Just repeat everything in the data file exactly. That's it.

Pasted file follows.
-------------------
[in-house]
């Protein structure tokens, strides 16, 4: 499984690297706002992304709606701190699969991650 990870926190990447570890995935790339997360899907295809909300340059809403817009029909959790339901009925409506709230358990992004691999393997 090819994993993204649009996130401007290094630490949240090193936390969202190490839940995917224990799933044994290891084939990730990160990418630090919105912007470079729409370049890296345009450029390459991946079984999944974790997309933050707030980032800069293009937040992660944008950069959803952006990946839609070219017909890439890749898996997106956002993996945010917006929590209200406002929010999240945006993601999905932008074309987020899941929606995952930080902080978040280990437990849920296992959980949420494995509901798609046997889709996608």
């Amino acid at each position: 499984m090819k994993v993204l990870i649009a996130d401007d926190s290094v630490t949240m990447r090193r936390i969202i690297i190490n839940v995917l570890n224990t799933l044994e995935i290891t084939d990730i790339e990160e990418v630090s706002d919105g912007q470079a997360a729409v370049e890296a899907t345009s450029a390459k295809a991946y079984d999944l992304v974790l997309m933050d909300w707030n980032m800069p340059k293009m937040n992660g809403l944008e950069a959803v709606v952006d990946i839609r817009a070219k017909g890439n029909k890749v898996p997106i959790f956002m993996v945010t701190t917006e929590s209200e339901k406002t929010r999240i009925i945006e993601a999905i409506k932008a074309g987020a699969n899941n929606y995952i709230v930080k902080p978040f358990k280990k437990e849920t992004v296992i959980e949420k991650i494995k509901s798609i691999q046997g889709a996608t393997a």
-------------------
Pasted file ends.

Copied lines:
[in-house]
């Protein structure tokens, strides 16, 4: 499984690297706002992304709606701190699969991650 990870926190990447570890995935790339997360899907295809909300340059809403817009029909959790339901009925409506709230358990992004691999393997 090819994993993204649009996130401007290094630490949240090193936390969202190490839940995917224990799933044994290891084939990730990160990418630090919105912007470079729409370049890296345009450029390459991946079984999944974790997309933050707030980032800069293009937040992660944008950069959803952006990946839609070219017909890439890749898996997106956002993996945010917006929590209200406002929010999240945006993601999905932008074309987020899941929606995952930080902080978040280990437990849920296992959980949420494995509901798609046997889709996608």
């Amino acid at each position: 499984m090819k994993v993204l990870i649009a996130d401007d926190s290094v630490t949240m990447r090193r936390i969202i690297i190490n839940v995917l570890n224990t799933l044994e995935i290891t084939d990730i790339e990160e990418v630090s706002d919105g912007q470079a997360a729409v370049e890296a899907t345009s450029a390459k295809a991946y079984d999944l992304v974790l997309m933050d909300w707030n980032m800069p340059k293009m937040n992660g809403l944008e950069a959803v709606v952006d990946i839609r817009a070219k017909g890439n029909k890749v898996p997106i959790f956002m993996v945010t701190t917006e929590s209200e339901k406002t929010r999240i009925i945006e993601a999905i409506k932008a074309g987020a699969n899941n929606y995952i709230v930080k902080p978040f358990k280990k437990e849920t992004v296992i959980e949420k991650i494995k509901s798609i691999q046997g889709a996608t393997a």